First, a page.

- President’s Suggestion Al Clavel, MD, MSCH President
- Retiring Board Members
- New Board Nominees
- News of Note
- Mindfulness and Hypnosis: Akira Otani (ASCH 2016) By Delle Jacobs, MSW
- Sunday May 22, Spring Social Event & Opportunity to Clean up the Shep Myers Section of the Greenway Bike Trail
- MSCH-ASCH Mosh: What’s the relationship between MSCH and ASCH?
- Inagural Shep Myers Memorial Workshop. Healing the Heart: A Day of Contemplative Practice & Reflection. April Workshop Presented by Rabbi Amy Eilberg, and reviewed by Victoria Beck, MSW
- May Workshop: A Next Step on the Road to Hypnotic Proficiency, presented by David Alter
Our President, Al Clavel, MD
The weather outside is bright and beautiful bringing spring flowers and the budding of new growth. These changes and others signal spring is all around us. As spring continues into full blossom, it is time to look forward to and prepare for the spring workshop featuring Mark Jensen PhD. Mark is an internationally recognized clinician and expert studying the uses and effectiveness of hypnosis in the management of chronic pain. This year’s speaker couldn’t have come at a more important time.
The burden of chronic pain is staggering. Loss of function, reduced quality of life, persistent pain and suffering, and financial loss are only a few of the consequences of chronic pain. If initial treatments to improve pain fail, patients turn to more invasive procedures, surgery, and polypharmacy. All too quickly, patients are placed on opiates to reduce pain and suffering. Unfortunately, the trap is set and sprung. The risk of this approach has been shown to be that 50% of patients who take opiates for 12 weeks will be on opiates at 5 years without significant improvement in pain, function, or quality of life. Daily opiate medication use leads to neuroplastic changes in the brain in 4 weeks, as recently documented on functional imaging studies. So, what was promoted to be helpful and the simple answer to improve the complexities of chronic pain management has had the opposite effect, potentially trapping people and high-jacking brains. The seriousness of this problem is demonstrated in the escalating opiate crisis. This week another famous local person appears to have accented the dangers of opiates for chronic pain, joining an ever-growing list of fatalities. But we can do much better.
Hypnosis has been used in the treatment of pain and other medical conditions in one form or another since the 1700s. In the 19th century, Scottish physician James Esdaile reported the successful use of hypnosis as the sole anesthetic in over 345 major operations performed in India. In the last 50 years, hypnosis has been used for many different purposes in the management of pain including creating a calm relaxed comfortable state, altering perception of unpleasant sensory experiences, enhancing motivation for self-care, improving the tolerability and outcome from procedures, and improving performance with rehabilitation exercises. Lastly, hypnosis is safe without significant side effects when used by trained professionals practicing in their area of training.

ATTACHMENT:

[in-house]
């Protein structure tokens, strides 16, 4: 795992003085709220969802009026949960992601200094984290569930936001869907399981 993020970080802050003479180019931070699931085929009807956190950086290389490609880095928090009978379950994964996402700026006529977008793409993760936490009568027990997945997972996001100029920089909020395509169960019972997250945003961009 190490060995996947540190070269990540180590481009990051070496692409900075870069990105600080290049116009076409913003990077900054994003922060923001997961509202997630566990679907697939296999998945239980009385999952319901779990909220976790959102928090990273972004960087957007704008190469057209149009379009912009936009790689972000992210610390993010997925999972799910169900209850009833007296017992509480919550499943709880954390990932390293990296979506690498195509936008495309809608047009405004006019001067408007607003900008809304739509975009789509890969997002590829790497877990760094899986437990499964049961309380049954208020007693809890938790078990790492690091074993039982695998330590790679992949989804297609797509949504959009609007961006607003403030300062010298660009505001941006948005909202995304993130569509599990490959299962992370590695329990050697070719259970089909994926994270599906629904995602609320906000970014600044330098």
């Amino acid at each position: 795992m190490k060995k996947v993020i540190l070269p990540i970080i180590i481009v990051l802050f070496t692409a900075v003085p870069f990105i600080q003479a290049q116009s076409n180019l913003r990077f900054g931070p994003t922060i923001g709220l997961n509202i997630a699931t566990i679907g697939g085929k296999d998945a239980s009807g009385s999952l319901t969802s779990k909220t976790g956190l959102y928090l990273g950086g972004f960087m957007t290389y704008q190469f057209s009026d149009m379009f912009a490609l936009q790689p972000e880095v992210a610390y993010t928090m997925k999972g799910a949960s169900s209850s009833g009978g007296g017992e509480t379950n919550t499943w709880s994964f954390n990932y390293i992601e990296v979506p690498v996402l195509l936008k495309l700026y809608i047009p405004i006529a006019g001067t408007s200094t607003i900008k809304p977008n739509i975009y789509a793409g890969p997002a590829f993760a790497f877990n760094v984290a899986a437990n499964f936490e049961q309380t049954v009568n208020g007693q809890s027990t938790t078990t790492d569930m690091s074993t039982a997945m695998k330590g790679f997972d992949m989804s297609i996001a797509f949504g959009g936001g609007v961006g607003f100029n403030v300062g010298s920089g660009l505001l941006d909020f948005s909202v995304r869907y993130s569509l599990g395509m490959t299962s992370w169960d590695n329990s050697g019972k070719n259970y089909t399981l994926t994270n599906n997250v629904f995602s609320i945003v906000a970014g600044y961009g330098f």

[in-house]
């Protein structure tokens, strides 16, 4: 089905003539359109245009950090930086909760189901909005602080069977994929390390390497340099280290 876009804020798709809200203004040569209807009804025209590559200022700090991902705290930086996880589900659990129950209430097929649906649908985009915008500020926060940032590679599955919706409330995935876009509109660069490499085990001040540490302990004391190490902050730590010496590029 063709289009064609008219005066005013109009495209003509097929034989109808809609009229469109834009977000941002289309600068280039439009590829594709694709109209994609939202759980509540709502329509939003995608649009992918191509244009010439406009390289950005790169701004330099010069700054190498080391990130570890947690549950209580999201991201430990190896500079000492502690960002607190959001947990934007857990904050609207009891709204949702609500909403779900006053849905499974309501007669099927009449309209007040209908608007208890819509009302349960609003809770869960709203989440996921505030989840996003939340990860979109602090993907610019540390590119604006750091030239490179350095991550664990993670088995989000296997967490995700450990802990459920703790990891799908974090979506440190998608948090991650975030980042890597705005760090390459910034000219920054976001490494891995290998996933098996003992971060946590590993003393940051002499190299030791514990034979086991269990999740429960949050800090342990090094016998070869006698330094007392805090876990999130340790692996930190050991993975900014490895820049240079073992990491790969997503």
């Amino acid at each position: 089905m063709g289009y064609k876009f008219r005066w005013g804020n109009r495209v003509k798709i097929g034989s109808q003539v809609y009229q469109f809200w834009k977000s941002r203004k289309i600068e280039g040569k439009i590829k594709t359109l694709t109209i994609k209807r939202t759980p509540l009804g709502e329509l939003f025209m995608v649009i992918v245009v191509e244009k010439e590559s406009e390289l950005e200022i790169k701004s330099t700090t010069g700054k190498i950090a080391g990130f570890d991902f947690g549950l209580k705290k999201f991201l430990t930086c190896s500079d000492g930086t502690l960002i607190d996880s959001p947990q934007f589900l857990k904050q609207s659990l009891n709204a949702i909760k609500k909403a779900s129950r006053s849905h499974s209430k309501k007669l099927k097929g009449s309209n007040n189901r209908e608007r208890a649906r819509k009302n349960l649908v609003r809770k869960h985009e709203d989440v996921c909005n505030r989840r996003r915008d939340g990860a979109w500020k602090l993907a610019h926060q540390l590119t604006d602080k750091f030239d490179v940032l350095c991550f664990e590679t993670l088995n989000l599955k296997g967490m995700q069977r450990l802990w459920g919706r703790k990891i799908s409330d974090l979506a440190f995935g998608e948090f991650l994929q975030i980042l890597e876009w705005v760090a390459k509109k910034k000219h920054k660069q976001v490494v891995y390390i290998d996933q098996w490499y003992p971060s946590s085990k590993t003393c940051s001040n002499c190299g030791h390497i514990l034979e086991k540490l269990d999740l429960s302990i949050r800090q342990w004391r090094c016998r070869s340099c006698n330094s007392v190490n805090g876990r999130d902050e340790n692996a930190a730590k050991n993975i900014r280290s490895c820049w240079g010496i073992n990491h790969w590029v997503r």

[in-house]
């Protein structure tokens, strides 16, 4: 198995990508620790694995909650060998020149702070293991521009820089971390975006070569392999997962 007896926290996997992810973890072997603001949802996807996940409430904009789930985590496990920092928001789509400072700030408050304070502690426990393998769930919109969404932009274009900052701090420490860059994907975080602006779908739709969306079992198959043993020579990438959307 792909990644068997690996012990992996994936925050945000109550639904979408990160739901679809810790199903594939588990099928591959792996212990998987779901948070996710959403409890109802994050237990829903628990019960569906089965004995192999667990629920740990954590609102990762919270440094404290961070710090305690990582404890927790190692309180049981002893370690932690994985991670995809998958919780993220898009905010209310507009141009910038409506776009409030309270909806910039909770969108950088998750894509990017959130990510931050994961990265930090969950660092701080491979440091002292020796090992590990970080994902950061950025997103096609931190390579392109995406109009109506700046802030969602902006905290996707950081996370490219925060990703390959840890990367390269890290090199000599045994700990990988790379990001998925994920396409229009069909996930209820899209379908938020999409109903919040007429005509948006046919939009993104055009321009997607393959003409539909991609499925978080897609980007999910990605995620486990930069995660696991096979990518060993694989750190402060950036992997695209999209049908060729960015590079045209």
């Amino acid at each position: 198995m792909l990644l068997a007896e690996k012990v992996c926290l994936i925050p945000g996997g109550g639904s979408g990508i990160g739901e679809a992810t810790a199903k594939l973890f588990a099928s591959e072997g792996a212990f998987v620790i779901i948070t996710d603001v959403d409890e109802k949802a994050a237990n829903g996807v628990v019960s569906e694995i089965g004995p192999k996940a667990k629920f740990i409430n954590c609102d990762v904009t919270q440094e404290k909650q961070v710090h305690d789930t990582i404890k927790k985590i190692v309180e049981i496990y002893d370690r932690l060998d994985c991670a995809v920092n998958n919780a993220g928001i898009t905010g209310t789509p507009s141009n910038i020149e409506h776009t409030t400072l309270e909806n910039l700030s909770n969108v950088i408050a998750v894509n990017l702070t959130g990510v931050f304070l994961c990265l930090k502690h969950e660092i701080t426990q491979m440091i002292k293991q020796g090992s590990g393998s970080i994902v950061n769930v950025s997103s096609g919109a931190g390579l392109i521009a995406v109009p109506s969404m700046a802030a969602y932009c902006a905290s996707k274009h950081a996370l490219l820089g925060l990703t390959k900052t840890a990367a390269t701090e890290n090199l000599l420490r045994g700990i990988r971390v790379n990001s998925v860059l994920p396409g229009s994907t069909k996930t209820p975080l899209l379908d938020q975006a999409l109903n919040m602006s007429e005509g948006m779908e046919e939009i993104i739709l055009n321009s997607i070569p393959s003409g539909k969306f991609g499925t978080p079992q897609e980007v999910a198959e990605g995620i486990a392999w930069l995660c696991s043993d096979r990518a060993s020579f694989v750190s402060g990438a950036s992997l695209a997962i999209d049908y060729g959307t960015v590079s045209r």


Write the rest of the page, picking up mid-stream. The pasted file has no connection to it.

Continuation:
In the last two decades, the number of published experimental studies and controlled clinical trials in the areas of pain control, postoperative pain management, hypnotic analgesia and headache has increased dramatically. It is now recognized as one of the best treatments for the pain and bloating associated with irritable bowel syndrome. Equally exciting is the recent brain research from functional MRI scanning showing reversal of brain changes associated with chronic pain with regular hypnotic practice. Neurophysiologic studies reveal hypnotic analgesia has clear and measurable effects on brain and spinal cord functioning related to specific hypnotic suggestions.
Hypnosis has been studied for a variety of chronic pain conditions including cancer pain, low back pain, burn pain, arthritis pain, sickle cell disease, TMD, fibromyalgia, disability related pain and mixed chronic pain conditions. Meta analysis of clinic hypnosis for these conditions and chronic pain showed moderate effect when compared to standard care or other psychological interventions.
Since 1980 hypnosis has been studied in multiple pediatric settings and conditions. Hypnosis is a particularly appropriate and effective treatment for children in chronic pain where long term use of medication is best avoided.